St. Mary's Cathedral

Portland, Oregon

L.A. Art Organ Company, 1904
Restoration with additions
III / 37 stops • 41 ranks


The organ was originally built in 1904 by the Los Angeles Art Organ Co., under the direction of Murray M. Harris, for Holy Cross Catholic Church in San Francisco. While still nearly new, the organ was severely damaged in the 1906 earthquake. The north bell tower of the church actually collapsed in on the building, crushing the Great and Choir divisions.

Repairs were carried out immediately by a local firm using pipes, new windchests, and other parts supplied by the original builder. Much of the repair work was not of the original quality, but the organ nevertheless remained in service for many years. By the 1980s, the organ was in serious need of a complete restoration. The earthquake of 1989 forced the closure of the parish, and the organ remained orphaned in the condemned building. In 1995, the Archdioscese of Portland acquired the instrument, with the intent of installing it in St. Mary's Cathedral. 

A Careful Removal 

The restoration of the organ was part of a complete renovation of St. Mary's Cathedral, celebrating the 150th anniversary of its founding. The first phase of the organ project involved disassembly and removal of the instrument at Holy Cross, perched high on the rear balcony with a narrow, winding staircase its only access. Most of the internal parts were carried down the staircase by hand, and the casework and facade lowered by hand over the balcony.

This method would be impossible, however, for lowering the windchests and largest 16' open wood pipes. To this end, a crane was erected outside, and a hole was broken in the roof just large enough to allow the crane hook to pass into the building. Each of the organ’s largest components was roped to the crane and lowered down to the main floor of the church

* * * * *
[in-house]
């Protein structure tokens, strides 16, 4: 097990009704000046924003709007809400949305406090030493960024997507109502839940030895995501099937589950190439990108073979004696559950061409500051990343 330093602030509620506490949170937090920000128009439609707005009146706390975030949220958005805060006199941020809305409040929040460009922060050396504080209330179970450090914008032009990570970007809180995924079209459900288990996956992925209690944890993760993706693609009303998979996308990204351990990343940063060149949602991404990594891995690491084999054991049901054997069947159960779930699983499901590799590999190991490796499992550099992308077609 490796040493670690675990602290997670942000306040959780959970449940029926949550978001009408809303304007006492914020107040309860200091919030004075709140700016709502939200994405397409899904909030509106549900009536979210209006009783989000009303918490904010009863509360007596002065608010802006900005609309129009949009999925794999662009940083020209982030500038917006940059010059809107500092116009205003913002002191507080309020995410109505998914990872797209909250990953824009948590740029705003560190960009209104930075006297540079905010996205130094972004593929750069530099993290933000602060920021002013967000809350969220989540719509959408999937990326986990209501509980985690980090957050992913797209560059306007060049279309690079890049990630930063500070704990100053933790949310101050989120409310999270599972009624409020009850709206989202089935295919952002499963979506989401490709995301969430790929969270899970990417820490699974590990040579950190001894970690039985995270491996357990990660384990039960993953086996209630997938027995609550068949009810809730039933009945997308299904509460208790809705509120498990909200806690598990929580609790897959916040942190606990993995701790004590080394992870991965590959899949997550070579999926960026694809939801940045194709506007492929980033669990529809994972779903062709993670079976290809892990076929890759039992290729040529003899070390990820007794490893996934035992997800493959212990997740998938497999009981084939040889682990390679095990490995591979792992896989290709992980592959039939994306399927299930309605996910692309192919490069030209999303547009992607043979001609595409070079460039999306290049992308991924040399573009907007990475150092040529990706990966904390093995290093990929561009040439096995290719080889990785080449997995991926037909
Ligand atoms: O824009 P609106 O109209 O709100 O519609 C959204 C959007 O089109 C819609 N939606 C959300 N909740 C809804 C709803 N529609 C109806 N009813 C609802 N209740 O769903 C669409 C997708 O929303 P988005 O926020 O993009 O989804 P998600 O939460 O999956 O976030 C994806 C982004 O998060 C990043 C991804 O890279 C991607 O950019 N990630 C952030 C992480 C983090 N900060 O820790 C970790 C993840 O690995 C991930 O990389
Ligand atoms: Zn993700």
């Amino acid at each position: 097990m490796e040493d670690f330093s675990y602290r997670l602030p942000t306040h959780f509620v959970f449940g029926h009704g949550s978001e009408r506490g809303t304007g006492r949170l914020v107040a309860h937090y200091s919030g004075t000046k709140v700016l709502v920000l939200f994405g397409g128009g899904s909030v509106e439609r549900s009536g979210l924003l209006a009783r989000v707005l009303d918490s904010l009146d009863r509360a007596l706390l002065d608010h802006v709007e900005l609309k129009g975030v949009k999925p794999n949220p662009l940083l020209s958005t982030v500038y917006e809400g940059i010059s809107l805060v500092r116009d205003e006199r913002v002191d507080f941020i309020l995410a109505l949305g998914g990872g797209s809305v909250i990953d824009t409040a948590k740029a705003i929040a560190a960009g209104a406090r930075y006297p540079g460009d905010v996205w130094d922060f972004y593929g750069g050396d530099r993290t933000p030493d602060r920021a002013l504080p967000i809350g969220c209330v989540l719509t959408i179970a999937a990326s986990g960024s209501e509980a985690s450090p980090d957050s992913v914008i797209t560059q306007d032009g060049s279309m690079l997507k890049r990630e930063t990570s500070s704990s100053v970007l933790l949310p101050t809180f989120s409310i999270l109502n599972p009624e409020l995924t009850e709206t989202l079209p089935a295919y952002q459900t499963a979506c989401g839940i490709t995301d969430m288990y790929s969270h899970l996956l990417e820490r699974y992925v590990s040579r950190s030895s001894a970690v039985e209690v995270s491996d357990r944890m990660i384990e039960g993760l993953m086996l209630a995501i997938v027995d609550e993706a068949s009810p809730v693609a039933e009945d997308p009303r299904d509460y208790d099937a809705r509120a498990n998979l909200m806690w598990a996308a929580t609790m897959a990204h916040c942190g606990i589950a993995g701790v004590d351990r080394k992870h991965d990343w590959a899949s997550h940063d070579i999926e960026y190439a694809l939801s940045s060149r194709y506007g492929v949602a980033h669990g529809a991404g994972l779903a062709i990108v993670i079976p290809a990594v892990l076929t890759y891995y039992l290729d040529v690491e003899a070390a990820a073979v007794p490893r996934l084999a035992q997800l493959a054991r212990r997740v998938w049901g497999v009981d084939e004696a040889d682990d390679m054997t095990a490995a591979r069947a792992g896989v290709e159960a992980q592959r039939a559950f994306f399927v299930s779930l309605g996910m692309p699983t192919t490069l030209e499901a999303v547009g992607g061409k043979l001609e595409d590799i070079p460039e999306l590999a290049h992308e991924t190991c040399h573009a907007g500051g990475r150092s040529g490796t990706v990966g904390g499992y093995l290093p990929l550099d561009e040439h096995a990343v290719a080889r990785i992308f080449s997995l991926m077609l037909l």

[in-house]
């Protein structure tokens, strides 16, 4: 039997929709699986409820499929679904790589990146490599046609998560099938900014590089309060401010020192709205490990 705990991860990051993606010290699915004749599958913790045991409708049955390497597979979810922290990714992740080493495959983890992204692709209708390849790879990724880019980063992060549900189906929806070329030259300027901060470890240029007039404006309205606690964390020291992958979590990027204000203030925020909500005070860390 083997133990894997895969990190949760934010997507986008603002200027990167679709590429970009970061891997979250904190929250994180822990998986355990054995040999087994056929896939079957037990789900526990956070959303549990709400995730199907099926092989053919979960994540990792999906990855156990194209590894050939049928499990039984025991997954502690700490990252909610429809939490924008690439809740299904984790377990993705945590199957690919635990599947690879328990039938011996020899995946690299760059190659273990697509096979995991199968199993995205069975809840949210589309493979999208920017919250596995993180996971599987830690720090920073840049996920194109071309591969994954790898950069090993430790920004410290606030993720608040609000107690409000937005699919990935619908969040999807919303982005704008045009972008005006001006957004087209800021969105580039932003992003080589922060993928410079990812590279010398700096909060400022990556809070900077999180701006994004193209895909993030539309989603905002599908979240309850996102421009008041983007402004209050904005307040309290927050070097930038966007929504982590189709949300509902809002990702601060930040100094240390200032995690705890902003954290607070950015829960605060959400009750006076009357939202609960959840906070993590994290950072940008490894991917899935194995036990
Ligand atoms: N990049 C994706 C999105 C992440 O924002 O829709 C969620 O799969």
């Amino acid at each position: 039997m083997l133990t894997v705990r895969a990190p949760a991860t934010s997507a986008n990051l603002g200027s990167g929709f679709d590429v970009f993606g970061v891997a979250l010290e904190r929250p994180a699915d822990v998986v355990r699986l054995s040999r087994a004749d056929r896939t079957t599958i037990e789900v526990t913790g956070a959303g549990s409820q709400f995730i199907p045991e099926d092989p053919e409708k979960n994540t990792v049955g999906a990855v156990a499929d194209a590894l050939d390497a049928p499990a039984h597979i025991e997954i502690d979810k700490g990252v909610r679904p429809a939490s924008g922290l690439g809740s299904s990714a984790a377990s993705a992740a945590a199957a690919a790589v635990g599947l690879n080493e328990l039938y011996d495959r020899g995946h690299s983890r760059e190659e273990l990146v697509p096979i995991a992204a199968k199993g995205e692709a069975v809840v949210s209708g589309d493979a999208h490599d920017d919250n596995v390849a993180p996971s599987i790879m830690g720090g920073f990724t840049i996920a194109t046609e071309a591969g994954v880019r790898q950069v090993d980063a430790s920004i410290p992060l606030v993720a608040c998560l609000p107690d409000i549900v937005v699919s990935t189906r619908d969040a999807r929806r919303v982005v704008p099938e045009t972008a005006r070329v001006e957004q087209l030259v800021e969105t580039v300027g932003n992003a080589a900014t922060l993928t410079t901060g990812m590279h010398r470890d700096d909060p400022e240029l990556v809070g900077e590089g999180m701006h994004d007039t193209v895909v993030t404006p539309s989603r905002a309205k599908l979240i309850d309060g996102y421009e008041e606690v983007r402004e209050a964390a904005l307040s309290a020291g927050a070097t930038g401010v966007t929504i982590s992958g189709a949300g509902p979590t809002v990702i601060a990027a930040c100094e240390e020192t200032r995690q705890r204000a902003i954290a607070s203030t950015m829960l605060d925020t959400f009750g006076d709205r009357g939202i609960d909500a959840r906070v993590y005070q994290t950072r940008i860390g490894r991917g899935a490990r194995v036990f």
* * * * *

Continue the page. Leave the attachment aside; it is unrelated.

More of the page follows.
Once safely in Portland, a thorough cleaning was necessary for every component of the instrument. Having been blackened by many year's accumulation of dust and soot (up to 1/4”), every part was restored as much as possible to original condition.

This process included the seemingly endless task of releathering. Leather was in need of complete replacement in all windchests, all parts of the electro-pneumatic action, winding system, and wood pipes. In consideration of the organ's historical value, all parts of the original patented electro-pneumatic action were retained and meticulously adjusted.

All the pipes were cleaned and revoiced for the new room. Damaged pipes were repaired, and missing pipes replaced. The finish on the case and console was cleaned and restored. The stenciling on the facade pipes was copied, the pipes stripped and new paint applied using the original design. The color scheme and the Victorian style of the organ façade proved to be an ideal match for the architecture of the newly restored Cathedral. 

Tasteful Addtions

The instrument was crowned by four additional stops, carried out by Bond after very careful study of other instruments built by Murray Harris. These stops allow for performance of a broader range of organ literature, and are consistent in style and tone with stops that would have been built in 1904.



16’ Double Open Diapason
8’ Open Diapason
8’ Open Diapason (2nd)
8’ Viola da Gamba
8’ Viola d'Amour
8’ Doppel Flute
4’ Octave
2-2/3’ Super Octave
Mixture III-IV*
8’ Trumpet


16’ Bourdon
8’ Violin Diapason
8’ Viol d'Orchestre
8’ Aeoline
8’ Voix celeste
8’ Stopped diapason
4’ Fugara
4’ Harmonic Flute
2’ Flautina
Cornet IV*
8’ Oboe
8’ Vox humana


8’ Geigen Principal
8’ Dulciana
8’ Melodia
4’ Violina
4’ Flute d'Amour
2’ Harmonic Piccolo
8’ Clarinet


32’ Resultant*
16’ Open Diapason
16’ Bourdon
16’ Lieblich Gedackt
8’ Violoncello
8’ Flute, Stopped
16’ Trombone* 


Pedal to Octave
Swell to Pedal
Swell to Choir
Swell to Pedal
Choir to Pedal
Swell to Great Octave
Swell to Great
Choir to Great
Choir to Great Sub-octave

* Stops added by Bond